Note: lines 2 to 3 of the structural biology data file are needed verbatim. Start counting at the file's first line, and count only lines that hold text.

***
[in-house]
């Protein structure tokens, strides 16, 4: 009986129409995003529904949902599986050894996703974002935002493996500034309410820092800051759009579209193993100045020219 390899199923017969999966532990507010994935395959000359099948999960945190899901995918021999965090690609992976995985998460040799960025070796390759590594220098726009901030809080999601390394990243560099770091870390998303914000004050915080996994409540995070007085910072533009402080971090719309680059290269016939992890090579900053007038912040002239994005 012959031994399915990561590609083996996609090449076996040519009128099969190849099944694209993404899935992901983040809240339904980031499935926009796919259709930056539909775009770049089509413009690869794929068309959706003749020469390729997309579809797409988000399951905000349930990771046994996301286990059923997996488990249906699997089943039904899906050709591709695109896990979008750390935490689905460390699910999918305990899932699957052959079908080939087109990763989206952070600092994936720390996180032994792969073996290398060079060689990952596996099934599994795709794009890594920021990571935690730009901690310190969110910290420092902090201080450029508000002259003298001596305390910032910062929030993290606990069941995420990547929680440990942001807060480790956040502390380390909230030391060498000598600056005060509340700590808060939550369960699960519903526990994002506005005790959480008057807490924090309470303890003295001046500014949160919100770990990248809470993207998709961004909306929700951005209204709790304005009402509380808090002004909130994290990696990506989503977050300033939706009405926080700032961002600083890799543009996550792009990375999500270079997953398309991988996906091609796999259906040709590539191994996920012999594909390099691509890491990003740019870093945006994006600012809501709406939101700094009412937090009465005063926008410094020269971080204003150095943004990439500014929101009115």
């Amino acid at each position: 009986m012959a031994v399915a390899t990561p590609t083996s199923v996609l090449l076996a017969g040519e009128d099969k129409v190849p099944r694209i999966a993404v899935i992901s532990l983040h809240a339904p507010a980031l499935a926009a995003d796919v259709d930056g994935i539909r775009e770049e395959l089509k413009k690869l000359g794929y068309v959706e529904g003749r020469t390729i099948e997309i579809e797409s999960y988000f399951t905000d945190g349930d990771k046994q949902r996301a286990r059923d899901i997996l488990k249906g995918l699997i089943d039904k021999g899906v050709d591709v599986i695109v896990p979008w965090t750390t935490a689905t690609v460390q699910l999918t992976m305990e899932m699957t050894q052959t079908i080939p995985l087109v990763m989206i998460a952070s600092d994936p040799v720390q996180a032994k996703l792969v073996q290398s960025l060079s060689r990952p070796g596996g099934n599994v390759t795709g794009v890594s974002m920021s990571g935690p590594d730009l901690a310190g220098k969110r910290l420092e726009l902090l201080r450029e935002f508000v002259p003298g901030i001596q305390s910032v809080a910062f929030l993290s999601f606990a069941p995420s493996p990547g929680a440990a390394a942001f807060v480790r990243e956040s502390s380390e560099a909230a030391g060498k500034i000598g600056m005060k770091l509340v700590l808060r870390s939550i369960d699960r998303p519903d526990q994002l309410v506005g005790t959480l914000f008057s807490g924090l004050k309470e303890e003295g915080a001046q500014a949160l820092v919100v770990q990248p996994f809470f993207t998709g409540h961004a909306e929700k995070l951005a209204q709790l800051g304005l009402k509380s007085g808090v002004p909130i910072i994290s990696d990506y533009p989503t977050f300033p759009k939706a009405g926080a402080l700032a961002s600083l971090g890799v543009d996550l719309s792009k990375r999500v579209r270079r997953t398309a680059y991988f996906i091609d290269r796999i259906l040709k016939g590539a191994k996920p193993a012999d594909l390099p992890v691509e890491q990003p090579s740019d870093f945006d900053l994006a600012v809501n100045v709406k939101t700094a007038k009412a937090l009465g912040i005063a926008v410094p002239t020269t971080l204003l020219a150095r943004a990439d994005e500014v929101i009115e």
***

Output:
């Protein structure tokens, strides 16, 4: 009986129409995003529904949902599986050894996703974002935002493996500034309410820092800051759009579209193993100045020219 390899199923017969999966532990507010994935395959000359099948999960945190899901995918021999965090690609992976995985998460040799960025070796390759590594220098726009901030809080999601390394990243560099770091870390998303914000004050915080996994409540995070007085910072533009402080971090719309680059290269016939992890090579900053007038912040002239994005 012959031994399915990561590609083996996609090449076996040519009128099969190849099944694209993404899935992901983040809240339904980031499935926009796919259709930056539909775009770049089509413009690869794929068309959706003749020469390729997309579809797409988000399951905000349930990771046994996301286990059923997996488990249906699997089943039904899906050709591709695109896990979008750390935490689905460390699910999918305990899932699957052959079908080939087109990763989206952070600092994936720390996180032994792969073996290398060079060689990952596996099934599994795709794009890594920021990571935690730009901690310190969110910290420092902090201080450029508000002259003298001596305390910032910062929030993290606990069941995420990547929680440990942001807060480790956040502390380390909230030391060498000598600056005060509340700590808060939550369960699960519903526990994002506005005790959480008057807490924090309470303890003295001046500014949160919100770990990248809470993207998709961004909306929700951005209204709790304005009402509380808090002004909130994290990696990506989503977050300033939706009405926080700032961002600083890799543009996550792009990375999500270079997953398309991988996906091609796999259906040709590539191994996920012999594909390099691509890491990003740019870093945006994006600012809501709406939101700094009412937090009465005063926008410094020269971080204003150095943004990439500014929101009115």
């Amino acid at each position: 009986m012959a031994v399915a390899t990561p590609t083996s199923v996609l090449l076996a017969g040519e009128d099969k129409v190849p099944r694209i999966a993404v899935i992901s532990l983040h809240a339904p507010a980031l499935a926009a995003d796919v259709d930056g994935i539909r775009e770049e395959l089509k413009k690869l000359g794929y068309v959706e529904g003749r020469t390729i099948e997309i579809e797409s999960y988000f399951t905000d945190g349930d990771k046994q949902r996301a286990r059923d899901i997996l488990k249906g995918l699997i089943d039904k021999g899906v050709d591709v599986i695109v896990p979008w965090t750390t935490a689905t690609v460390q699910l999918t992976m305990e899932m699957t050894q052959t079908i080939p995985l087109v990763m989206i998460a952070s600092d994936p040799v720390q996180a032994k996703l792969v073996q290398s960025l060079s060689r990952p070796g596996g099934n599994v390759t795709g794009v890594s974002m920021s990571g935690p590594d730009l901690a310190g220098k969110r910290l420092e726009l902090l201080r450029e935002f508000v002259p003298g901030i001596q305390s910032v809080a910062f929030l993290s999601f606990a069941p995420s493996p990547g929680a440990a390394a942001f807060v480790r990243e956040s502390s380390e560099a909230a030391g060498k500034i000598g600056m005060k770091l509340v700590l808060r870390s939550i369960d699960r998303p519903d526990q994002l309410v506005g005790t959480l914000f008057s807490g924090l004050k309470e303890e003295g915080a001046q500014a949160l820092v919100v770990q990248p996994f809470f993207t998709g409540h961004a909306e929700k995070l951005a209204q709790l800051g304005l009402k509380s007085g808090v002004p909130i910072i994290s990696d990506y533009p989503t977050f300033p759009k939706a009405g926080a402080l700032a961002s600083l971090g890799v543009d996550l719309s792009k990375r999500v579209r270079r997953t398309a680059y991988f996906i091609d290269r796999i259906l040709k016939g590539a191994k996920p193993a012999d594909l390099p992890v691509e890491q990003p090579s740019d870093f945006d900053l994006a600012v809501n100045v709406k939101t700094a007038k009412a937090l009465g912040i005063a926008v410094p002239t020269t971080l204003l020219a150095r943004a990439d994005e500014v929101i009115e």